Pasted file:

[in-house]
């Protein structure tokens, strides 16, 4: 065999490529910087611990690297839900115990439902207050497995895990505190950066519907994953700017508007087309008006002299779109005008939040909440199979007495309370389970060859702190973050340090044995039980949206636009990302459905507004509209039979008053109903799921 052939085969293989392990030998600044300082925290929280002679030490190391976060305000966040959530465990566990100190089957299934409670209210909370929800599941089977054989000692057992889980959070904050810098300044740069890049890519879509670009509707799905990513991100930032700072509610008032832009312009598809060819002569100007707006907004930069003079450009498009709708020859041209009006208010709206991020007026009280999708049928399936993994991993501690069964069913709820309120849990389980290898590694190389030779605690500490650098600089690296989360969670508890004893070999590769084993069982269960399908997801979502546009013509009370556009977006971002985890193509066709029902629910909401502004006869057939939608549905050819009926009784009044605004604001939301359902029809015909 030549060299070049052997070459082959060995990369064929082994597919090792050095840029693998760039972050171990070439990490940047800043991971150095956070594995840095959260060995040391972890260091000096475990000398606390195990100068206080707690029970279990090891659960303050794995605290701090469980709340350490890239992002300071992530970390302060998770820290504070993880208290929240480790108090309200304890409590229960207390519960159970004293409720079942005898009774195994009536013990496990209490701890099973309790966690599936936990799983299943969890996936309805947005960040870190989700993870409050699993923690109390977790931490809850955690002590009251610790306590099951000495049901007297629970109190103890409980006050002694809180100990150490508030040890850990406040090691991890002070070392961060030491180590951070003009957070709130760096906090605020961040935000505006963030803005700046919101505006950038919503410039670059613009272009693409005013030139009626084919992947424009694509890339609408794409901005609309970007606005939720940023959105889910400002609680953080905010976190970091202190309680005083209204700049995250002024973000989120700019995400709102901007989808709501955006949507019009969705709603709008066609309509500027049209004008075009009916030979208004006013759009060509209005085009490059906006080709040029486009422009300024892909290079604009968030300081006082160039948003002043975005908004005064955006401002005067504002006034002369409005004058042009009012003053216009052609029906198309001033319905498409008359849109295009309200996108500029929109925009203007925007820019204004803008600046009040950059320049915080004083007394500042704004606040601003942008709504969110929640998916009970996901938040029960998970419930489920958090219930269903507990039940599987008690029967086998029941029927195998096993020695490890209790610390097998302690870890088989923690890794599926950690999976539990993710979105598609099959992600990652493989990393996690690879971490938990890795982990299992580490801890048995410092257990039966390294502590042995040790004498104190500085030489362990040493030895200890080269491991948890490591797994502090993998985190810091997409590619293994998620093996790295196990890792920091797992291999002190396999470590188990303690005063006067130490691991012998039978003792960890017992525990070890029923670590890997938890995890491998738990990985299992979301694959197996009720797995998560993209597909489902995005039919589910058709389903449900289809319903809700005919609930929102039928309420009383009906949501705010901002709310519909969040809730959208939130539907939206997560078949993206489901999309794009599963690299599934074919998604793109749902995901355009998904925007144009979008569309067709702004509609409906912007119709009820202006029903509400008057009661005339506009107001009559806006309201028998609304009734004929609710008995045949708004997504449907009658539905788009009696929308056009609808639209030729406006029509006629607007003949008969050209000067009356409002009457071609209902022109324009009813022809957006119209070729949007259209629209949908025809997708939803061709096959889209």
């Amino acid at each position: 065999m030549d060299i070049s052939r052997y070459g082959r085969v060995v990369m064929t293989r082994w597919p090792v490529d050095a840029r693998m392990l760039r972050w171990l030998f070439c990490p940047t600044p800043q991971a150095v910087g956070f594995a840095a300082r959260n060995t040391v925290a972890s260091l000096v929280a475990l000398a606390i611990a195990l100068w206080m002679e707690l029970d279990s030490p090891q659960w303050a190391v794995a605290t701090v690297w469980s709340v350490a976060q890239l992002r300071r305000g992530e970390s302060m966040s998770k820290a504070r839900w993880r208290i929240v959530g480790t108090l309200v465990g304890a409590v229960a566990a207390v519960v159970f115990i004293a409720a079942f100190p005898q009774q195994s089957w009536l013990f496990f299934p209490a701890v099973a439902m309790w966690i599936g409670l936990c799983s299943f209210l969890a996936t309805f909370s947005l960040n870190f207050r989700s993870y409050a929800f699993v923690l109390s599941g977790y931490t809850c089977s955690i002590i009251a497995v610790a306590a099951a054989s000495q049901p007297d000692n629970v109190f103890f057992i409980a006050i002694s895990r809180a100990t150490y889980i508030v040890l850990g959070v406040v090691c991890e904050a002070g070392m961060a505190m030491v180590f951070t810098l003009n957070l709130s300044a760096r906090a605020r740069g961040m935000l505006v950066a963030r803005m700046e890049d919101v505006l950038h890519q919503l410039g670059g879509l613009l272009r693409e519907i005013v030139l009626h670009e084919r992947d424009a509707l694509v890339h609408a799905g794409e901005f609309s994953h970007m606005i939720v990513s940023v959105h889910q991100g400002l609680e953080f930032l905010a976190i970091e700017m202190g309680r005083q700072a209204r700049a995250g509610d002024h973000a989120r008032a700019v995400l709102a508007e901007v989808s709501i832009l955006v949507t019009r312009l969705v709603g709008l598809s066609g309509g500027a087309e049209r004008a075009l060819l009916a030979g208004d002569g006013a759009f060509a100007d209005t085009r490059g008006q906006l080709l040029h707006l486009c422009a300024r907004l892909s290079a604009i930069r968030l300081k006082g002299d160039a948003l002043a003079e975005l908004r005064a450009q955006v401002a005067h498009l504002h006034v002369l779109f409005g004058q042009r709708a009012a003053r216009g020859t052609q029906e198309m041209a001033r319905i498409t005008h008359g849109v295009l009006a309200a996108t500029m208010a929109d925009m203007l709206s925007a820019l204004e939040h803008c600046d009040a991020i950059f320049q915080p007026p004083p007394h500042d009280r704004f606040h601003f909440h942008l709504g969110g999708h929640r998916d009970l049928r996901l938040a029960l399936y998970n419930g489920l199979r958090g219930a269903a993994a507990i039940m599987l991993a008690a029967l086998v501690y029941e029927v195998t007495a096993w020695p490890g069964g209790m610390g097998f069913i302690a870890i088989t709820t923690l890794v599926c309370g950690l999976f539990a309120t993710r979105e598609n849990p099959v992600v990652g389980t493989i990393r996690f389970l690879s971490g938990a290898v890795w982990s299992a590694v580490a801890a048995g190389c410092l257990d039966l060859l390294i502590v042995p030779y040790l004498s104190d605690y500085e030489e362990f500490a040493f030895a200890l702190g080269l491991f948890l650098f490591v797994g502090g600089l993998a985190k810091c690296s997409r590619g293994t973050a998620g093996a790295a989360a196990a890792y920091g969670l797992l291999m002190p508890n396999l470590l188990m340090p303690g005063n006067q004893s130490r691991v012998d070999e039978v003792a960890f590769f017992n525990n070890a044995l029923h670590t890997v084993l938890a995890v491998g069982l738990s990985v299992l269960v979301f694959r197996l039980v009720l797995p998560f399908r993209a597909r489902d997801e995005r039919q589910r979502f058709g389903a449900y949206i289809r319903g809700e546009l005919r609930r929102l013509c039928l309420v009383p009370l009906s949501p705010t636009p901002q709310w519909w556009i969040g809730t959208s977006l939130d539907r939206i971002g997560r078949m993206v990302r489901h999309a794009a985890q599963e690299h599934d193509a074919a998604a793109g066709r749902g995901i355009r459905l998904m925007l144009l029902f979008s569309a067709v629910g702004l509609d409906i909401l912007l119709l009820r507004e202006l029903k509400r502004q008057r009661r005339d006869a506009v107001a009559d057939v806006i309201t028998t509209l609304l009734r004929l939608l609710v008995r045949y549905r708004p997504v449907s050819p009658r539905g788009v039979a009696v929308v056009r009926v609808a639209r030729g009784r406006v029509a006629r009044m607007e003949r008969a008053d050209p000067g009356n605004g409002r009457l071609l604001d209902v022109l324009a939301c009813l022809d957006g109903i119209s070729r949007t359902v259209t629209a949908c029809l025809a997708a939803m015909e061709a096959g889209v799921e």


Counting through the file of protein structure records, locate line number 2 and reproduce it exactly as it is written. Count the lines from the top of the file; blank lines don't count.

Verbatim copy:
């Protein structure tokens, strides 16, 4: 065999490529910087611990690297839900115990439902207050497995895990505190950066519907994953700017508007087309008006002299779109005008939040909440199979007495309370389970060859702190973050340090044995039980949206636009990302459905507004509209039979008053109903799921 052939085969293989392990030998600044300082925290929280002679030490190391976060305000966040959530465990566990100190089957299934409670209210909370929800599941089977054989000692057992889980959070904050810098300044740069890049890519879509670009509707799905990513991100930032700072509610008032832009312009598809060819002569100007707006907004930069003079450009498009709708020859041209009006208010709206991020007026009280999708049928399936993994991993501690069964069913709820309120849990389980290898590694190389030779605690500490650098600089690296989360969670508890004893070999590769084993069982269960399908997801979502546009013509009370556009977006971002985890193509066709029902629910909401502004006869057939939608549905050819009926009784009044605004604001939301359902029809015909 030549060299070049052997070459082959060995990369064929082994597919090792050095840029693998760039972050171990070439990490940047800043991971150095956070594995840095959260060995040391972890260091000096475990000398606390195990100068206080707690029970279990090891659960303050794995605290701090469980709340350490890239992002300071992530970390302060998770820290504070993880208290929240480790108090309200304890409590229960207390519960159970004293409720079942005898009774195994009536013990496990209490701890099973309790966690599936936990799983299943969890996936309805947005960040870190989700993870409050699993923690109390977790931490809850955690002590009251610790306590099951000495049901007297629970109190103890409980006050002694809180100990150490508030040890850990406040090691991890002070070392961060030491180590951070003009957070709130760096906090605020961040935000505006963030803005700046919101505006950038919503410039670059613009272009693409005013030139009626084919992947424009694509890339609408794409901005609309970007606005939720940023959105889910400002609680953080905010976190970091202190309680005083209204700049995250002024973000989120700019995400709102901007989808709501955006949507019009969705709603709008066609309509500027049209004008075009009916030979208004006013759009060509209005085009490059906006080709040029486009422009300024892909290079604009968030300081006082160039948003002043975005908004005064955006401002005067504002006034002369409005004058042009009012003053216009052609029906198309001033319905498409008359849109295009309200996108500029929109925009203007925007820019204004803008600046009040950059320049915080004083007394500042704004606040601003942008709504969110929640998916009970996901938040029960998970419930489920958090219930269903507990039940599987008690029967086998029941029927195998096993020695490890209790610390097998302690870890088989923690890794599926950690999976539990993710979105598609099959992600990652493989990393996690690879971490938990890795982990299992580490801890048995410092257990039966390294502590042995040790004498104190500085030489362990040493030895200890080269491991948890490591797994502090993998985190810091997409590619293994998620093996790295196990890792920091797992291999002190396999470590188990303690005063006067130490691991012998039978003792960890017992525990070890029923670590890997938890995890491998738990990985299992979301694959197996009720797995998560993209597909489902995005039919589910058709389903449900289809319903809700005919609930929102039928309420009383009906949501705010901002709310519909969040809730959208939130539907939206997560078949993206489901999309794009599963690299599934074919998604793109749902995901355009998904925007144009979008569309067709702004509609409906912007119709009820202006029903509400008057009661005339506009107001009559806006309201028998609304009734004929609710008995045949708004997504449907009658539905788009009696929308056009609808639209030729406006029509006629607007003949008969050209000067009356409002009457071609209902022109324009009813022809957006119209070729949007259209629209949908025809997708939803061709096959889209």